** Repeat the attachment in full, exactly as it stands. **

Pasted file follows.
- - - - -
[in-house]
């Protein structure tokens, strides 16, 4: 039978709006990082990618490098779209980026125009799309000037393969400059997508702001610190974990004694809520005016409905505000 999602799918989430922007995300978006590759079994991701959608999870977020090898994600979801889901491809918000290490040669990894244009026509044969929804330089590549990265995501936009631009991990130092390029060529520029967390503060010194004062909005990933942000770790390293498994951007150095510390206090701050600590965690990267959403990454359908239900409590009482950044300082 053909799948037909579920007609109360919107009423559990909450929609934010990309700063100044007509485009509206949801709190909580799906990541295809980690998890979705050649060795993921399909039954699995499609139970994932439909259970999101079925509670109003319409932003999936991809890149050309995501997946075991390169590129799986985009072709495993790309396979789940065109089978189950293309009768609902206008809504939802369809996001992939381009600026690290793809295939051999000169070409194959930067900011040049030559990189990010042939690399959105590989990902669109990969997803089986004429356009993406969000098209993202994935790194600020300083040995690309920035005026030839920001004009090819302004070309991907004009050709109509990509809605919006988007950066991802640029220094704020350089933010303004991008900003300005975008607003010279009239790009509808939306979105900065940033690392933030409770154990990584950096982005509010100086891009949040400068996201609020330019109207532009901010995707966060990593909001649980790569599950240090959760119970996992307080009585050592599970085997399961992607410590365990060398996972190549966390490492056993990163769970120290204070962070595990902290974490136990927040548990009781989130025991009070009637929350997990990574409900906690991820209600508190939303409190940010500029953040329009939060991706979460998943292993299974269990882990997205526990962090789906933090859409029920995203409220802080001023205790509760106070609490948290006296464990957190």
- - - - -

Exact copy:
[in-house]
């Protein structure tokens, strides 16, 4: 039978709006990082990618490098779209980026125009799309000037393969400059997508702001610190974990004694809520005016409905505000 999602799918989430922007995300978006590759079994991701959608999870977020090898994600979801889901491809918000290490040669990894244009026509044969929804330089590549990265995501936009631009991990130092390029060529520029967390503060010194004062909005990933942000770790390293498994951007150095510390206090701050600590965690990267959403990454359908239900409590009482950044300082 053909799948037909579920007609109360919107009423559990909450929609934010990309700063100044007509485009509206949801709190909580799906990541295809980690998890979705050649060795993921399909039954699995499609139970994932439909259970999101079925509670109003319409932003999936991809890149050309995501997946075991390169590129799986985009072709495993790309396979789940065109089978189950293309009768609902206008809504939802369809996001992939381009600026690290793809295939051999000169070409194959930067900011040049030559990189990010042939690399959105590989990902669109990969997803089986004429356009993406969000098209993202994935790194600020300083040995690309920035005026030839920001004009090819302004070309991907004009050709109509990509809605919006988007950066991802640029220094704020350089933010303004991008900003300005975008607003010279009239790009509808939306979105900065940033690392933030409770154990990584950096982005509010100086891009949040400068996201609020330019109207532009901010995707966060990593909001649980790569599950240090959760119970996992307080009585050592599970085997399961992607410590365990060398996972190549966390490492056993990163769970120290204070962070595990902290974490136990927040548990009781989130025991009070009637929350997990990574409900906690991820209600508190939303409190940010500029953040329009939060991706979460998943292993299974269990882990997205526990962090789906933090859409029920995203409220802080001023205790509760106070609490948290006296464990957190």